The status-line consists of a numeric code, followed by a space, and then a human-readable status message that goes with the code. The codes themselves are 3-digit numbers, with the first number indicating a general category the response status falls into. Essentially, the status code indicates that the request is being fulfilled, or the reason it cannot be.
1XX Status Codes
Codes falling in the 100’s provide some kind of information, often in response to a
HEAD or upgrade request. See the
MDN Documentation for a full list.
2XX Status Codes
Codes in the 200’s indicate success in some form. These include:
200 OK A status of 200 indicates the request was successful. This is by far the most common response.
201 Created Issued in response to a successful POST request, indicates the resource POSTed to the server has been created.
202 Accepted Indicates the request was received but not yet acted upon. This is used for batch-style processes. An example you may be familiar with is submitting a DARS report request - the DARS server, upon receiving one, adds it to a list of reports to process and then sends a
202 response indicating it was added to the list, and should be available at some future point.
There are additional 200 status codes. See the MDN Documentation for a full list.
3XX Status Codes
Codes in the 300’s indicate redirects. These should be used in conjunction with a
Location response header to notify the user-agent where to redirect. The three most common are:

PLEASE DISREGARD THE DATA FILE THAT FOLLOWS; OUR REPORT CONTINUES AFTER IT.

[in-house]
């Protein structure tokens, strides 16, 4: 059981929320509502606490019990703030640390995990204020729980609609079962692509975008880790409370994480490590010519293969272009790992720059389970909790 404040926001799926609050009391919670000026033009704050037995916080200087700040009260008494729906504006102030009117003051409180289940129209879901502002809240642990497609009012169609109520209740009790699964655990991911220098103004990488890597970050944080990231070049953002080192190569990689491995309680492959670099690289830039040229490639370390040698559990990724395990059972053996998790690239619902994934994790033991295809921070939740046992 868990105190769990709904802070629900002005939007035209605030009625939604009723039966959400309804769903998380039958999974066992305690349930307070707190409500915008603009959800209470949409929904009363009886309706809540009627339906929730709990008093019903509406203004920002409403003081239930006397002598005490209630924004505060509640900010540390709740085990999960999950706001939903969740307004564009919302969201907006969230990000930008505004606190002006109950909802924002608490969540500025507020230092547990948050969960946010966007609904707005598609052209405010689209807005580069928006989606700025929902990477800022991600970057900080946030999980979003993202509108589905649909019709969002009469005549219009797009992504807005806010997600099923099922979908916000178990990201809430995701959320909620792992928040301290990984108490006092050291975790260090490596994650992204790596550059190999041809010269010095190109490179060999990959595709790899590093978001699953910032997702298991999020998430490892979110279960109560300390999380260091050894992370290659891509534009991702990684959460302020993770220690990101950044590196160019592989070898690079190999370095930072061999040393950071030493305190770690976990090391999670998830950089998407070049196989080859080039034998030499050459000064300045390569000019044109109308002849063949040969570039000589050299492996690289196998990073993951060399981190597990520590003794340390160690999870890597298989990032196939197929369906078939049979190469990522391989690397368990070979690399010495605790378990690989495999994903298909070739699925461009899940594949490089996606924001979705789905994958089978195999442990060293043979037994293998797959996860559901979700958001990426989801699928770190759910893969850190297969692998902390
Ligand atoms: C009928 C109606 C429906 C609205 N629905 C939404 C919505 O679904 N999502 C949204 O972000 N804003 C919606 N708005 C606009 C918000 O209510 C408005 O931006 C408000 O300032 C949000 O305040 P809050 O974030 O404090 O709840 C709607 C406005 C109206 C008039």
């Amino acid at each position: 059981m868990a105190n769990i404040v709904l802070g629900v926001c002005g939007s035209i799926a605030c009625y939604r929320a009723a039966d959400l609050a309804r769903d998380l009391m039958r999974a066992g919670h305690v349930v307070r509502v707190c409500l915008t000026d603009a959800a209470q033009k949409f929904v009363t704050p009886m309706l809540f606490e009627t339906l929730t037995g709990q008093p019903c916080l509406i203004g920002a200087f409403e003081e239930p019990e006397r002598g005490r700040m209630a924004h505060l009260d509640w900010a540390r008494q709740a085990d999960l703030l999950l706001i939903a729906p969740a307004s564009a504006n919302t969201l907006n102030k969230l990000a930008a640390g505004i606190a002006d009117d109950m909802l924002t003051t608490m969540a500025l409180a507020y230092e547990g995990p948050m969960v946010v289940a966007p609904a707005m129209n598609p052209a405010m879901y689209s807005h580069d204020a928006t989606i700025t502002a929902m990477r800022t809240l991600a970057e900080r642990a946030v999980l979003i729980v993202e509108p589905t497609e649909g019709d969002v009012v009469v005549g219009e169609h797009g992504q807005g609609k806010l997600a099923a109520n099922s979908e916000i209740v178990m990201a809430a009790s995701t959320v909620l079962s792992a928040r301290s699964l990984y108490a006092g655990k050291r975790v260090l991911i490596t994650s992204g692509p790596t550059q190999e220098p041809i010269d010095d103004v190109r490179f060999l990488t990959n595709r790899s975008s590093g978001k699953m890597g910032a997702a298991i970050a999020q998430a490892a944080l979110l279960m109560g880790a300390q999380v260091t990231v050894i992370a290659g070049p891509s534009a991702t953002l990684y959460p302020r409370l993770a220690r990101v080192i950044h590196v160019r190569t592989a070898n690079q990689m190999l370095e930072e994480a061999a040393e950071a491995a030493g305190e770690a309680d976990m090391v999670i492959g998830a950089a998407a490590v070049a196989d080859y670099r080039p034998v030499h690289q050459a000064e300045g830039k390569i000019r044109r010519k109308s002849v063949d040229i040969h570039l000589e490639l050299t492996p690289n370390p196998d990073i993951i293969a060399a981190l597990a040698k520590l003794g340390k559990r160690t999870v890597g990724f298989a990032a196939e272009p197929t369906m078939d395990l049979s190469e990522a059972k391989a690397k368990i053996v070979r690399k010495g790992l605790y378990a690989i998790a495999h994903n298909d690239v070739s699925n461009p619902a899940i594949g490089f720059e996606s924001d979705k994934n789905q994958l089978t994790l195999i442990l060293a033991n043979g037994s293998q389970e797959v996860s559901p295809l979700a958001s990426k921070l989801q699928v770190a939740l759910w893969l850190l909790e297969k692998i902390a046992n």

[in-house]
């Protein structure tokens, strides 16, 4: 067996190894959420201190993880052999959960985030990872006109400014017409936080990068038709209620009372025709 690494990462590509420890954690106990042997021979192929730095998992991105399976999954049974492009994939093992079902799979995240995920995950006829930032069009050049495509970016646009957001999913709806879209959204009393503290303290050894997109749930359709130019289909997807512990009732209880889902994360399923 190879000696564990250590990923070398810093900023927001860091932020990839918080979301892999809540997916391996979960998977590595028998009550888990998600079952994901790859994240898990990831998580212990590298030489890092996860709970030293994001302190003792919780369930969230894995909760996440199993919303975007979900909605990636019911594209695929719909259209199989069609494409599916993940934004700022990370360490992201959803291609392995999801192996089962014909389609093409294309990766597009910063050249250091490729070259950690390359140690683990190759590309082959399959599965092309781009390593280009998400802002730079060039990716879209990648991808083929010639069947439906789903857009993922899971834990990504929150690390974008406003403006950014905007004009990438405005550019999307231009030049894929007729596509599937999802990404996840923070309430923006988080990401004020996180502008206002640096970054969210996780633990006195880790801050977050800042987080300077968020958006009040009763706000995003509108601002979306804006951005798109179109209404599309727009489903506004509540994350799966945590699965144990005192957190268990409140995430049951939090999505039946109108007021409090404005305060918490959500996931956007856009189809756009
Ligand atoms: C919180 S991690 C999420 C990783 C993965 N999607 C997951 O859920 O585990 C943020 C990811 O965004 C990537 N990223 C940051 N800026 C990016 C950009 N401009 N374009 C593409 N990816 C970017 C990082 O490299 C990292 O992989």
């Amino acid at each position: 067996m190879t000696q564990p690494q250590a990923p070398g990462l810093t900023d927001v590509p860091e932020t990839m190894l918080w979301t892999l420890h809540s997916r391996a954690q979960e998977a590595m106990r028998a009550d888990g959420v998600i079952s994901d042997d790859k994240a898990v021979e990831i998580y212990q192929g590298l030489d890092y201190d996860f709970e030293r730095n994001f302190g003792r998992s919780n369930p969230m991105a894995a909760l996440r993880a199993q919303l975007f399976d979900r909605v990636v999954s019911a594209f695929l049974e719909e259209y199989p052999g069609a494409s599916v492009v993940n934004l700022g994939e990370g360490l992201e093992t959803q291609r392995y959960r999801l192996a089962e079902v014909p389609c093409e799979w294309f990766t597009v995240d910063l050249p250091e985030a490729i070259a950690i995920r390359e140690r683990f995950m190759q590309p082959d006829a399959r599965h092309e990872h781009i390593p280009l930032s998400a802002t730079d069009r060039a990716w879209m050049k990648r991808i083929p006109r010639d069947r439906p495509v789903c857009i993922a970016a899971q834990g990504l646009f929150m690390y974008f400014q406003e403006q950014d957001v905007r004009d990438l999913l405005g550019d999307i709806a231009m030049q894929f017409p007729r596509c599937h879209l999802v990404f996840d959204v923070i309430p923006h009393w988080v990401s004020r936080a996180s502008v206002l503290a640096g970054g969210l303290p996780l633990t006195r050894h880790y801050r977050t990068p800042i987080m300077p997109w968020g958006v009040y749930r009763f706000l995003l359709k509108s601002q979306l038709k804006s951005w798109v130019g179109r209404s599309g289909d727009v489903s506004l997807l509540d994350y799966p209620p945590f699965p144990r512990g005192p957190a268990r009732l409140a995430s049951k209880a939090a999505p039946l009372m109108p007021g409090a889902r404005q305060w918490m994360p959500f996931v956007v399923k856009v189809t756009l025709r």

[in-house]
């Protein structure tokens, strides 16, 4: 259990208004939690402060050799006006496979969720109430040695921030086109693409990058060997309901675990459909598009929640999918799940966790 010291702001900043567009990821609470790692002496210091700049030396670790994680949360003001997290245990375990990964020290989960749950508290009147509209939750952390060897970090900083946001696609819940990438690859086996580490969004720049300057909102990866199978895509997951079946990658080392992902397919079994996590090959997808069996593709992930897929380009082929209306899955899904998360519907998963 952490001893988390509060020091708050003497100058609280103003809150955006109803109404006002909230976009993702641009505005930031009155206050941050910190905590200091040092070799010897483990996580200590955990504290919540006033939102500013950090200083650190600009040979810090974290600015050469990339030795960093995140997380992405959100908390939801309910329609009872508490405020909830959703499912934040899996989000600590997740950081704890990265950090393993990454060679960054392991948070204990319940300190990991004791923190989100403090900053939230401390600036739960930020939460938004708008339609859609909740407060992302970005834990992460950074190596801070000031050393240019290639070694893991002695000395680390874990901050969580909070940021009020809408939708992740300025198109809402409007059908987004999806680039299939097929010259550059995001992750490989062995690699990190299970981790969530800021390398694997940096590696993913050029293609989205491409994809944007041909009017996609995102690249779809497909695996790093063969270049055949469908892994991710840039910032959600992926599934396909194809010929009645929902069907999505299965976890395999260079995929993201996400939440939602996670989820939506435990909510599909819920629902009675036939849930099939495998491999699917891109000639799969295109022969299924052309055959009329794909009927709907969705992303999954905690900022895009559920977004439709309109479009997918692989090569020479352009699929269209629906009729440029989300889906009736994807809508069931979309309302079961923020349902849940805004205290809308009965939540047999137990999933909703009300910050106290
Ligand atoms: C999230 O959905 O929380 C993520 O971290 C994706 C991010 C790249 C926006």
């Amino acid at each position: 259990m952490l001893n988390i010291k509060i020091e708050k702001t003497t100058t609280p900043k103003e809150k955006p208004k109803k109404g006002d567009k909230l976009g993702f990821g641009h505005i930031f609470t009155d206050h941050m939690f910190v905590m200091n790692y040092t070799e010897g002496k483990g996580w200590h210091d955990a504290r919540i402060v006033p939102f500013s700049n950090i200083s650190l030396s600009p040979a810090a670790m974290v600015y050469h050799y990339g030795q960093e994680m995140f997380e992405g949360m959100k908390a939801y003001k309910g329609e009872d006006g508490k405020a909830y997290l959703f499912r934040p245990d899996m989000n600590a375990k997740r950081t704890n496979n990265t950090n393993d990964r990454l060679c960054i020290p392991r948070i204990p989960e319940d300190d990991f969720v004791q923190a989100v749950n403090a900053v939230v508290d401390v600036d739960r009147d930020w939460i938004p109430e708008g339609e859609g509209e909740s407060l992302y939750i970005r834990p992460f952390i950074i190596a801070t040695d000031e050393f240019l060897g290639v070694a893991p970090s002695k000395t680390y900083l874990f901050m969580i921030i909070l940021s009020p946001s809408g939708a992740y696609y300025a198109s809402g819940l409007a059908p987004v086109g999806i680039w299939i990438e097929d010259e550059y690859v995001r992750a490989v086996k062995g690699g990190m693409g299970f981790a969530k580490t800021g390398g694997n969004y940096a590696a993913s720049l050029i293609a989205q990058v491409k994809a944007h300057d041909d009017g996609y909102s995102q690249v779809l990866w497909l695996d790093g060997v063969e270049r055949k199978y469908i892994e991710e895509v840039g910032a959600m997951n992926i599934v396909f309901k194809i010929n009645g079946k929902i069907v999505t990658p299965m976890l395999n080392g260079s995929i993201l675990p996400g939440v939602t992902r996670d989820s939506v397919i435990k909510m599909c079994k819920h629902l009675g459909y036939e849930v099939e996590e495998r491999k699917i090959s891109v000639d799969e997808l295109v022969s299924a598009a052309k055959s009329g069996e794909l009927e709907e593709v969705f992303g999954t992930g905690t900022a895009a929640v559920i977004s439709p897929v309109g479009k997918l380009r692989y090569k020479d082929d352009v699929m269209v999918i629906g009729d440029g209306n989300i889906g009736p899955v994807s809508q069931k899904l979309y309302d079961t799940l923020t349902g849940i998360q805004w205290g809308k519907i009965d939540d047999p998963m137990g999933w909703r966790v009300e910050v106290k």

301 Moved Permanently Indicates the requested resource is now permanently available at a different URI. The new URI should be provided in the response, and the user-agent may want to update bookmarks and caches.
302 Found Also redirects the user to a different URI, but this redirect should be considered temporary and the original URI used for further requests.
304 Not Modified Indicates the requested resource has not changed, and therefore the user-agent can use its cached version. By sending a 304, the server does not need to send a potentially large resource and consume unnecessary bandwidth.
There are additional 300 status codes. See the MDN Documentation for a full list.
4XX Status Codes
Codes in the 400’s indicate client errors. These center around badly formatted requests and authentication status.
400 Bad Request is a request that is poorly formatted and cannot be understood.
401 Unauthorized means the user has not been authenticated, and needs to log in.
403 Forbidden means the user does not have permissions to access the requested resource.
404 Not Found means the requested resource is not found on the server.
There are many additional 400 status codes. See the MDN Documentation for a full list.
5XX Status Codes
Status codes in the 500’s indicate server errors.
500 Server Error is a generic code for “something went wrong in the server.”
501 Not Implemented indicates the server does not know how to handle the request method.
503 Service Unavailable indicates the server is not able to handle the request at the moment due to being down, overloaded, or some other temporary condition.
There are additional 500 status codes. See the MDN Documentation for a full list.